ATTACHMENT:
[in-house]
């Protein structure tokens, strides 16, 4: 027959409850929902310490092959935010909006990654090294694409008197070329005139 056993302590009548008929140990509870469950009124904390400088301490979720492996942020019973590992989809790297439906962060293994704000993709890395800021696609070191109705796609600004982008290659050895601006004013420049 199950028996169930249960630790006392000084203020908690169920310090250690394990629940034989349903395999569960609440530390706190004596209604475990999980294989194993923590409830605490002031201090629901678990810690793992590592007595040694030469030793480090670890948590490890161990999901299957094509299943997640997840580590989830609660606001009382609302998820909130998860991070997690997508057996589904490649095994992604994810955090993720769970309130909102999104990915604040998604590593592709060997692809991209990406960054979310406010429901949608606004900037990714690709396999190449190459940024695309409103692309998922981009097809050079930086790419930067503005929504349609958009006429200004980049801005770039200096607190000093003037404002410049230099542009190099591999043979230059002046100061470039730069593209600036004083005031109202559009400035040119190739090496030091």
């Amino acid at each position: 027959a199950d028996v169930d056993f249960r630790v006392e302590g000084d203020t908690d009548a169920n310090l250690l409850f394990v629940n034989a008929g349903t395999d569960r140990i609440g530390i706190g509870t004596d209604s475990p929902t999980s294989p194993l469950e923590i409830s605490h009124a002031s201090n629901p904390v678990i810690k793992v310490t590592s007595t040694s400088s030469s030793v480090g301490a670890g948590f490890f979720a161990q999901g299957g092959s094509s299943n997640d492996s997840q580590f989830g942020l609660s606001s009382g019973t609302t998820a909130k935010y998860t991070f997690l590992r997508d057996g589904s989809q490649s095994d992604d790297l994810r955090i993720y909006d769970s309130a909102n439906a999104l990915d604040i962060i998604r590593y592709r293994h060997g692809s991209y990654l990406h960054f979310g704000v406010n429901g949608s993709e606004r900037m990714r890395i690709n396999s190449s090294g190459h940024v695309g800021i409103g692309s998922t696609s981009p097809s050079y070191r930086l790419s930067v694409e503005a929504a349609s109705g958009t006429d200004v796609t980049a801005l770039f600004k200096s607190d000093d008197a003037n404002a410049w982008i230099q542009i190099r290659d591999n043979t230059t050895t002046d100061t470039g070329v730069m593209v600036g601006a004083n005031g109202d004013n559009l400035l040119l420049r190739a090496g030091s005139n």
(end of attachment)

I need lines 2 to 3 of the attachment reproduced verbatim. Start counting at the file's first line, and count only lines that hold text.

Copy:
């Protein structure tokens, strides 16, 4: 027959409850929902310490092959935010909006990654090294694409008197070329005139 056993302590009548008929140990509870469950009124904390400088301490979720492996942020019973590992989809790297439906962060293994704000993709890395800021696609070191109705796609600004982008290659050895601006004013420049 199950028996169930249960630790006392000084203020908690169920310090250690394990629940034989349903395999569960609440530390706190004596209604475990999980294989194993923590409830605490002031201090629901678990810690793992590592007595040694030469030793480090670890948590490890161990999901299957094509299943997640997840580590989830609660606001009382609302998820909130998860991070997690997508057996589904490649095994992604994810955090993720769970309130909102999104990915604040998604590593592709060997692809991209990406960054979310406010429901949608606004900037990714690709396999190449190459940024695309409103692309998922981009097809050079930086790419930067503005929504349609958009006429200004980049801005770039200096607190000093003037404002410049230099542009190099591999043979230059002046100061470039730069593209600036004083005031109202559009400035040119190739090496030091």
């Amino acid at each position: 027959a199950d028996v169930d056993f249960r630790v006392e302590g000084d203020t908690d009548a169920n310090l250690l409850f394990v629940n034989a008929g349903t395999d569960r140990i609440g530390i706190g509870t004596d209604s475990p929902t999980s294989p194993l469950e923590i409830s605490h009124a002031s201090n629901p904390v678990i810690k793992v310490t590592s007595t040694s400088s030469s030793v480090g301490a670890g948590f490890f979720a161990q999901g299957g092959s094509s299943n997640d492996s997840q580590f989830g942020l609660s606001s009382g019973t609302t998820a909130k935010y998860t991070f997690l590992r997508d057996g589904s989809q490649s095994d992604d790297l994810r955090i993720y909006d769970s309130a909102n439906a999104l990915d604040i962060i998604r590593y592709r293994h060997g692809s991209y990654l990406h960054f979310g704000v406010n429901g949608s993709e606004r900037m990714r890395i690709n396999s190449s090294g190459h940024v695309g800021i409103g692309s998922t696609s981009p097809s050079y070191r930086l790419s930067v694409e503005a929504a349609s109705g958009t006429d200004v796609t980049a801005l770039f600004k200096s607190d000093d008197a003037n404002a410049w982008i230099q542009i190099r290659d591999n043979t230059t050895t002046d100061t470039g070329v730069m593209v600036g601006a004083n005031g109202d004013n559009l400035l040119l420049r190739a090496g030091s005139n």